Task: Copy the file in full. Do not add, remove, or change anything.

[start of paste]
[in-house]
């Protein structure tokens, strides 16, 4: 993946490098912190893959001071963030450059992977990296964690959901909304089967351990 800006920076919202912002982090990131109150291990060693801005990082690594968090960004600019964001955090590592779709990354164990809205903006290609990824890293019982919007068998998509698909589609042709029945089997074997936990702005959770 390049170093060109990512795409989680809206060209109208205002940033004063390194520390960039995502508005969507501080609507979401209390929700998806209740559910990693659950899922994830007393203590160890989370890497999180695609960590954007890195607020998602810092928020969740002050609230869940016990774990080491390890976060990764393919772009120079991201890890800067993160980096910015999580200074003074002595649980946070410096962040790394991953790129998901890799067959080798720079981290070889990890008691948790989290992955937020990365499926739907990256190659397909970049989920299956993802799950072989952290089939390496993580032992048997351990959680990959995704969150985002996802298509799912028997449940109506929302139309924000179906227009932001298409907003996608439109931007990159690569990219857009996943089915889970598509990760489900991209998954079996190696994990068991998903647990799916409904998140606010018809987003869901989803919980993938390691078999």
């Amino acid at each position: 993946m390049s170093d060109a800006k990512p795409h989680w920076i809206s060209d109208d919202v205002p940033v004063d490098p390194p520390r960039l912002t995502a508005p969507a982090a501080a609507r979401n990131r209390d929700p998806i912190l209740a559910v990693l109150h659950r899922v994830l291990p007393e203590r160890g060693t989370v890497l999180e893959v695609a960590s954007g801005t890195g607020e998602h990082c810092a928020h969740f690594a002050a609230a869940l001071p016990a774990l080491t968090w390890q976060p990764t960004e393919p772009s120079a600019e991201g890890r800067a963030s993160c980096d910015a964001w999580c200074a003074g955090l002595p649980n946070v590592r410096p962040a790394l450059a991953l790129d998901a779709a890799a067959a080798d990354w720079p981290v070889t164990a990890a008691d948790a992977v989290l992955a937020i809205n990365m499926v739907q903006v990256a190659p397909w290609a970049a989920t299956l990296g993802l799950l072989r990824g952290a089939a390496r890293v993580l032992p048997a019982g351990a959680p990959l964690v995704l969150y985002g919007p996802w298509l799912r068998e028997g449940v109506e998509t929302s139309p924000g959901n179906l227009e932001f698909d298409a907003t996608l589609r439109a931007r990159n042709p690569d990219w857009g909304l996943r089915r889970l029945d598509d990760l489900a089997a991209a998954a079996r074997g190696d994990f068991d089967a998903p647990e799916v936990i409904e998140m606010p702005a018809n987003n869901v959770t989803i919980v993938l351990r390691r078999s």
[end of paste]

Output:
[in-house]
């Protein structure tokens, strides 16, 4: 993946490098912190893959001071963030450059992977990296964690959901909304089967351990 800006920076919202912002982090990131109150291990060693801005990082690594968090960004600019964001955090590592779709990354164990809205903006290609990824890293019982919007068998998509698909589609042709029945089997074997936990702005959770 390049170093060109990512795409989680809206060209109208205002940033004063390194520390960039995502508005969507501080609507979401209390929700998806209740559910990693659950899922994830007393203590160890989370890497999180695609960590954007890195607020998602810092928020969740002050609230869940016990774990080491390890976060990764393919772009120079991201890890800067993160980096910015999580200074003074002595649980946070410096962040790394991953790129998901890799067959080798720079981290070889990890008691948790989290992955937020990365499926739907990256190659397909970049989920299956993802799950072989952290089939390496993580032992048997351990959680990959995704969150985002996802298509799912028997449940109506929302139309924000179906227009932001298409907003996608439109931007990159690569990219857009996943089915889970598509990760489900991209998954079996190696994990068991998903647990799916409904998140606010018809987003869901989803919980993938390691078999």
């Amino acid at each position: 993946m390049s170093d060109a800006k990512p795409h989680w920076i809206s060209d109208d919202v205002p940033v004063d490098p390194p520390r960039l912002t995502a508005p969507a982090a501080a609507r979401n990131r209390d929700p998806i912190l209740a559910v990693l109150h659950r899922v994830l291990p007393e203590r160890g060693t989370v890497l999180e893959v695609a960590s954007g801005t890195g607020e998602h990082c810092a928020h969740f690594a002050a609230a869940l001071p016990a774990l080491t968090w390890q976060p990764t960004e393919p772009s120079a600019e991201g890890r800067a963030s993160c980096d910015a964001w999580c200074a003074g955090l002595p649980n946070v590592r410096p962040a790394l450059a991953l790129d998901a779709a890799a067959a080798d990354w720079p981290v070889t164990a990890a008691d948790a992977v989290l992955a937020i809205n990365m499926v739907q903006v990256a190659p397909w290609a970049a989920t299956l990296g993802l799950l072989r990824g952290a089939a390496r890293v993580l032992p048997a019982g351990a959680p990959l964690v995704l969150y985002g919007p996802w298509l799912r068998e028997g449940v109506e998509t929302s139309p924000g959901n179906l227009e932001f698909d298409a907003t996608l589609r439109a931007r990159n042709p690569d990219w857009g909304l996943r089915r889970l029945d598509d990760l489900a089997a991209a998954a079996r074997g190696d994990f068991d089967a998903p647990e799916v936990i409904e998140m606010p702005a018809n987003n869901v959770t989803i919980v993938l351990r390691r078999s």